Is it ethical for the law to impose liability retroactively?
On eNotes, we request that you ask one question per post. Therefore, I will answer your first question. In my view, it is not ethical to impose liability retroactively. People need to be held liable for actions that they knew (or should have known) to be illegal when they did them. It is wrong to change the rules on people and then to make the rules apply to things that have already been done.
One thing that shows that this is unethical is the fact that this practice is essentially banned in the Constitution of the United States. The Constitution states, in Article I, Section 9, that Congress cannot pass ex post facto laws. In the next section, the Constitution says that the states may not pass these laws. At this point, the states were allowed to do things like abridging the freedom of speech, but they were not allowed to make ex post facto laws. This implies that the people who wrote the Constitution felt that ex post facto laws were very undesirable. This is evidence that they could be unethical.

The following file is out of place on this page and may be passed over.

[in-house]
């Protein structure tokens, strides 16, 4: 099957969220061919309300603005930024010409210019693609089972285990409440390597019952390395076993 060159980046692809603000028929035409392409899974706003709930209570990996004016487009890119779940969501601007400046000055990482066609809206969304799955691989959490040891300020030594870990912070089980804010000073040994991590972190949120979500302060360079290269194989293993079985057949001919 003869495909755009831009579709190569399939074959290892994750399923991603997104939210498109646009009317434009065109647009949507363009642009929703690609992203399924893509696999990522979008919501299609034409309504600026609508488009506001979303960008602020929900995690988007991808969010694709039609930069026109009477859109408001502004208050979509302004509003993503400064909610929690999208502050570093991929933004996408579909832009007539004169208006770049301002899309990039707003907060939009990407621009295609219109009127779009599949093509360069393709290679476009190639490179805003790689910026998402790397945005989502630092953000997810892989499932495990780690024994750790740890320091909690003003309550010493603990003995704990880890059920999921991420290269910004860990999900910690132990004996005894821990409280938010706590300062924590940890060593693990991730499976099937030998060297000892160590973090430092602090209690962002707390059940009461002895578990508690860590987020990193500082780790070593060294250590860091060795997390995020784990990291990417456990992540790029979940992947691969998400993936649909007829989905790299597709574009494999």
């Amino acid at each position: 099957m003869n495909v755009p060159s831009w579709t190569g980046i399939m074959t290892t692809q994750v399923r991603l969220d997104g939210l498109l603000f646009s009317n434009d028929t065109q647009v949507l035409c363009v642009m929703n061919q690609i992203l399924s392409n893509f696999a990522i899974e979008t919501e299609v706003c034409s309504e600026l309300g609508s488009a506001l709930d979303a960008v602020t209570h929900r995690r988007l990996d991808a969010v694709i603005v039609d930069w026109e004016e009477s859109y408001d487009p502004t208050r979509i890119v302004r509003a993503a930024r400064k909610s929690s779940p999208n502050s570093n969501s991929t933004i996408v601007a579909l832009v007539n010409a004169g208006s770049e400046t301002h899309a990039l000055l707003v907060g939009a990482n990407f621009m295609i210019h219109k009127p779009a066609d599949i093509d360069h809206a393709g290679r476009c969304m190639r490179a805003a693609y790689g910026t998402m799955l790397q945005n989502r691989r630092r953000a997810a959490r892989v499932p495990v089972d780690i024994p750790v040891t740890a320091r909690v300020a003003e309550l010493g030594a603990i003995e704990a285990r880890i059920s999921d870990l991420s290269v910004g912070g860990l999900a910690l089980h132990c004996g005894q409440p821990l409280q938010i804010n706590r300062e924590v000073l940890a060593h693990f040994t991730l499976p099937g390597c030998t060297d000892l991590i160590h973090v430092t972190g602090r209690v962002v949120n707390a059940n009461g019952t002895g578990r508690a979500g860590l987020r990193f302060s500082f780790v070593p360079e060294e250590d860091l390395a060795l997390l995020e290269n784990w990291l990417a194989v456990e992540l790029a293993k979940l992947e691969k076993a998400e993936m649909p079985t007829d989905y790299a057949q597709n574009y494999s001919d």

We can also see that such laws are unethical simply by thinking about them. Imagine that I tell you that a grade of 60% will pass my class. You base your planning on that promise. When the time comes to give final grades, I decide that it is too easy to get a 60% and I fail you even though you got a 70%. That would clearly be unfair to you and unethical on my part.
From this, we can see that there are very strong arguments for the idea that it is unethical to pass laws that impose liability retroactively. People should not be punished for actions that were legal at the time that the people took them.